Narrow down what you want from the software:
What do you need out of the new software to enable reports to hit your business goals and objectives? Implementation is the perfect opportunity to align the reports you need, the dates you need to flag, the frequency of the reports and who they get sent to etc.

 

Develop a path to success:
Make sure you have a feedback protocol in place for both your teams and an open channel to your software provider. Any issues need to be resolved quickly to stop kickback from your teams which will have a negative impact on moral and successful implementation. Check that the software provider has a ‘help-desk’ system in place for raising issues, and how long their response times are. Do they have resources for continued support, FAQs, online tutorials, manuals, newsletters on software updates etc?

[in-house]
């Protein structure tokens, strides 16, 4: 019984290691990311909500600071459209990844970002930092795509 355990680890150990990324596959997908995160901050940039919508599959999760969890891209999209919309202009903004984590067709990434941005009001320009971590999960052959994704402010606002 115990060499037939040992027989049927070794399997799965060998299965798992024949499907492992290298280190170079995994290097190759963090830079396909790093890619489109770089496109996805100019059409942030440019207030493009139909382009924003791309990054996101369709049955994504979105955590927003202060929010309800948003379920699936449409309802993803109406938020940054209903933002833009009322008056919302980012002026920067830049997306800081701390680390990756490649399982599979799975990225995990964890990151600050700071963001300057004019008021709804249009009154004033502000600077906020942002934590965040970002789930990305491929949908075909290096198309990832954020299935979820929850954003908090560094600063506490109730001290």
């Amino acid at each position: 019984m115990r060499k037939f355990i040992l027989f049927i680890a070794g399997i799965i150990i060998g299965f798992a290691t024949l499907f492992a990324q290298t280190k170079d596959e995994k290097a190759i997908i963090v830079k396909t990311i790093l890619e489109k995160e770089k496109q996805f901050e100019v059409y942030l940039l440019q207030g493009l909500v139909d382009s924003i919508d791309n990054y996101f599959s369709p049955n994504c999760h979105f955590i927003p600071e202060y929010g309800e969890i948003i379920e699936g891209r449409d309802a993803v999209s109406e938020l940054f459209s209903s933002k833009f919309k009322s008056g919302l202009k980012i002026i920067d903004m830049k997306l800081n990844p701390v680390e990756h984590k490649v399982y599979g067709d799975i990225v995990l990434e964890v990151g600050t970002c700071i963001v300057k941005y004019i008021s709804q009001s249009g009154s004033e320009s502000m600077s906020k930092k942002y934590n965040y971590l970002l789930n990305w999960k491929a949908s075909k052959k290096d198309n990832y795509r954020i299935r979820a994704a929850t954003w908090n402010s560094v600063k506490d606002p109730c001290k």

It will also ensure that both your team and the software provider are operating at their fullest potential.

 

Who owns your data?
Ensure that your data always belongs to you. Check the small print to make sure the software company don’t own the data uploaded to their system. If they do it could involve costs if/when you wish to cancel your agreements with the provider and get your data out of the software.

 

A change will always meet resistance, but investing some time and thought into the process can help ensure the successful implementation of new software.

 

If you would like to find out how The Compliance Workbook could work for you please contact us:

 

info@thecomplianceworkbook
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Link with us on LinkedIn

Ref:

*https://www.ncbi.nlm.nih.gov/pubmed/10730594

Gemma Sutcliffe
Gemma Sutcliffe

Having developed my career in both SME and a large global consultancy I have gained experience delivering a variety of campaigns and plans. This has resulted in a wide-ranging knowledge of all marketing and communications areas, both strategical and tactical. I am a skilled marketing and communications professional with an eye for detail and a flair for design, passionate about compliance and improving our industry.